Death. It’s a bastard, but it is something that happens to everybody else. It doesn’t happen to my family, or friends. It happens to other people’s brothers, grandparents, aunties, uncles, cousins, pets. The coffin in the back of the hearse is always somebody else’s relative. The obituary in the back of the paper is always about a stranger. Before 2012 death always felt like it was safely out of bounds, as if I was one step ahead of death, and could keep jumping out of its way time and time again. Like it would touch everyone else but me, never me. But 2012 has fucked my safe system. Death has stabbed me twice and has left me scarred.
My Granddad, Keith Metcalfe, was taken ill, suddenly, a number of weeks ago, with a bleed on the brain. The bleed, unfortunately, resulted in brain damage, and when we arrived at the hospital just after five pm, he couldn’t squeeze our hands.
Granddad’s room was small and hot, with a large framed picture of a sun dappled bluebell wood on the wall. Eleven of us squeezed into the tiny space and took turns holding Granddad’s hands and stroking his head, over the course of twelve hours. The debate over what the doctors could and should have done was furious, and the tears spilled hot and fast. I had never realised before how small Granddad’s hands were. But they were strong hands, very strong hands.
We drank tea out of small cups, and downed beakers of water. Silences were long and taught with emotion. It was the first time that the entire family had been together in at least two decades.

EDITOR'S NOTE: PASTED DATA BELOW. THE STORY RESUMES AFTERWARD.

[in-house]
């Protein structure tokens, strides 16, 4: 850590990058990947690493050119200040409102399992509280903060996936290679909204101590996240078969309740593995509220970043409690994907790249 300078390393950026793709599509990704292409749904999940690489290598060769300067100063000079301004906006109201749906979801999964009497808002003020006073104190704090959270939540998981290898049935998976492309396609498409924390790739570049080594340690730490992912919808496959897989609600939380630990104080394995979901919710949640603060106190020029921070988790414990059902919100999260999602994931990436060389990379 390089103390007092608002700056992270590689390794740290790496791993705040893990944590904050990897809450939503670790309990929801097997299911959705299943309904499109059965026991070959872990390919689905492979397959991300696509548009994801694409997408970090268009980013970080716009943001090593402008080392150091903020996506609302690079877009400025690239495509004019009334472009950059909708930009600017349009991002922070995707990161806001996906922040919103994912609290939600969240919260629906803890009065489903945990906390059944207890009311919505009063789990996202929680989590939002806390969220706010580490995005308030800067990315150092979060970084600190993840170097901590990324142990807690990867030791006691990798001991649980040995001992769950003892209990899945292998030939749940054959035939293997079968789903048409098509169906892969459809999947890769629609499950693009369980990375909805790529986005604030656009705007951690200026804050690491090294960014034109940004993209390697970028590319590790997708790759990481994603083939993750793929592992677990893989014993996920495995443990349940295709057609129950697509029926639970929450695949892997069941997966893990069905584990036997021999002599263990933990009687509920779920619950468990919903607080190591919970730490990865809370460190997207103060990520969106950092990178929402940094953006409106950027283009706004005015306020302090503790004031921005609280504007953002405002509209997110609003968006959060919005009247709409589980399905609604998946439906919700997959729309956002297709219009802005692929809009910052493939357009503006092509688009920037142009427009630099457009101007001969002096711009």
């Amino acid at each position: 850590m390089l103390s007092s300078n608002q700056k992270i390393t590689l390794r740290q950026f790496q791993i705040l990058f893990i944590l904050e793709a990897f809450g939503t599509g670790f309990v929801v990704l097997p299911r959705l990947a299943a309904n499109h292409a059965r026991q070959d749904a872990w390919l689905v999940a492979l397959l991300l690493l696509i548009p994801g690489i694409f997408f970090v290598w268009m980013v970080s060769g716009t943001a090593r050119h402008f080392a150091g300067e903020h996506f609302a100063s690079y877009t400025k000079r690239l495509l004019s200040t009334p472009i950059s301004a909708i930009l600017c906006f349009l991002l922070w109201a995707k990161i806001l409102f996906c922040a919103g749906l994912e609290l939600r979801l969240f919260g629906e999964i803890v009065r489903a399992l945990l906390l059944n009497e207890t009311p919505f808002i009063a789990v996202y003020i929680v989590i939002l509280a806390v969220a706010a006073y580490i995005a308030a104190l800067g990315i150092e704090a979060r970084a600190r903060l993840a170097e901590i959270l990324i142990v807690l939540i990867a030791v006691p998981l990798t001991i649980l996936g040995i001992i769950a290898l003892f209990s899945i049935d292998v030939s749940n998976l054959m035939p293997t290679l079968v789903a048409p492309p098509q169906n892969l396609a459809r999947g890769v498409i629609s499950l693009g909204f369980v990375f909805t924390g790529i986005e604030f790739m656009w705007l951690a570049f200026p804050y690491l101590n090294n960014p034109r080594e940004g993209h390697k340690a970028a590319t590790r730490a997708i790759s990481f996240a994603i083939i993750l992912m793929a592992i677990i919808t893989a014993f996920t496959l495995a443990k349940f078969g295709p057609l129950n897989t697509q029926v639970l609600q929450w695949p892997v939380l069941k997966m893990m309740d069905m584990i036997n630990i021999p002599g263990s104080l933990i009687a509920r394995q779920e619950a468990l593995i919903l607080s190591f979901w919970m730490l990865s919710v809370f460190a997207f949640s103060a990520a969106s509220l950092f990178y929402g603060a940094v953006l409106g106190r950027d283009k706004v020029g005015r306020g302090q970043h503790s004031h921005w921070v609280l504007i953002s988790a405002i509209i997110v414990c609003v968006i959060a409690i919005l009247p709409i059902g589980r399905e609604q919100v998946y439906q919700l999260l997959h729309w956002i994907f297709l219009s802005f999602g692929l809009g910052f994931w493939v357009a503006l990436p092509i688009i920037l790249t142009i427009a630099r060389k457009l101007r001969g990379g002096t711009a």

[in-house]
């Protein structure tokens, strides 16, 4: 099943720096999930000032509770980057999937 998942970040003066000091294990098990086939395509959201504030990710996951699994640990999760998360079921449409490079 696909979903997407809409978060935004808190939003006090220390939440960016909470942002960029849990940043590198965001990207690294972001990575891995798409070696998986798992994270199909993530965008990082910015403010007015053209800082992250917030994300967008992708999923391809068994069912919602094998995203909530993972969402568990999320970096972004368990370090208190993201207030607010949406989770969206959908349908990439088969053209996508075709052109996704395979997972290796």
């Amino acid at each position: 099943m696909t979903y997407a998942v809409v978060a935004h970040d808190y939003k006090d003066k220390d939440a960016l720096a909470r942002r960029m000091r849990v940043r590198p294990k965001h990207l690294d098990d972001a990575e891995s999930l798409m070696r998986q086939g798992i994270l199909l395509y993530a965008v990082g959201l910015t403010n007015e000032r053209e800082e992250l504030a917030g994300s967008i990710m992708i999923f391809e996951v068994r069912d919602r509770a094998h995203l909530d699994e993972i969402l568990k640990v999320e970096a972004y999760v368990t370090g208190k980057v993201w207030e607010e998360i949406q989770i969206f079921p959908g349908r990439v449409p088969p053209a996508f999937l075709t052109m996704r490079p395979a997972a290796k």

It took a number of hours for the severity of Granddad’s condition to hit, and for me to accept that he wasn’t going to wake up. Nanna kept on begging for a miracle, and her pleas made my heart hurt more. When my other Granddad died earlier on in the year, I was scared to tell him that I loved him, scared to kiss his face.
I kept nudging my Dad in the direction of Nanna (his Mum) and it was only towards the end that he ventured to the side of the bed where he could see his Dad’s face.
I found myself getting irate with every one of the nurses on the night shift. I was convinced they weren’t doing their job properly, that they didn’t give a shit. How could they be so indifferent as they checked his breathing or moved him so as to make him appear more comfortable? It was hard to get to grips with the fact that dealing with the dying and their families is what they’ve been trained to do. My respect for nurses has always been high, but when it is a member of your family dying in a hospital bed, rational thinking goes out of the window. You want these people to be sobbing with you.
After 3am, my sister and I shared a bakewell flapjack and I drank a cup of weak hot chocolate from the vending machine. The corridors were quiet and dark and smelled of disinfectant and antiseptic. We talked about Granddad’s advice on how to get rid of whitlows – to pick them out using tweezers, and how he used to get excited over the little things, like cherry tomatoes growing in his garden, or a path he’d managed to clear in the woods or the delicious caramel biscuits he’d managed to get at Home Bargains for forty nine pence.
The room was filled with the intense light of a early, hot July morning, when Granddad passed. It was just after six, the time he normally got up, so as not to waste any of the day.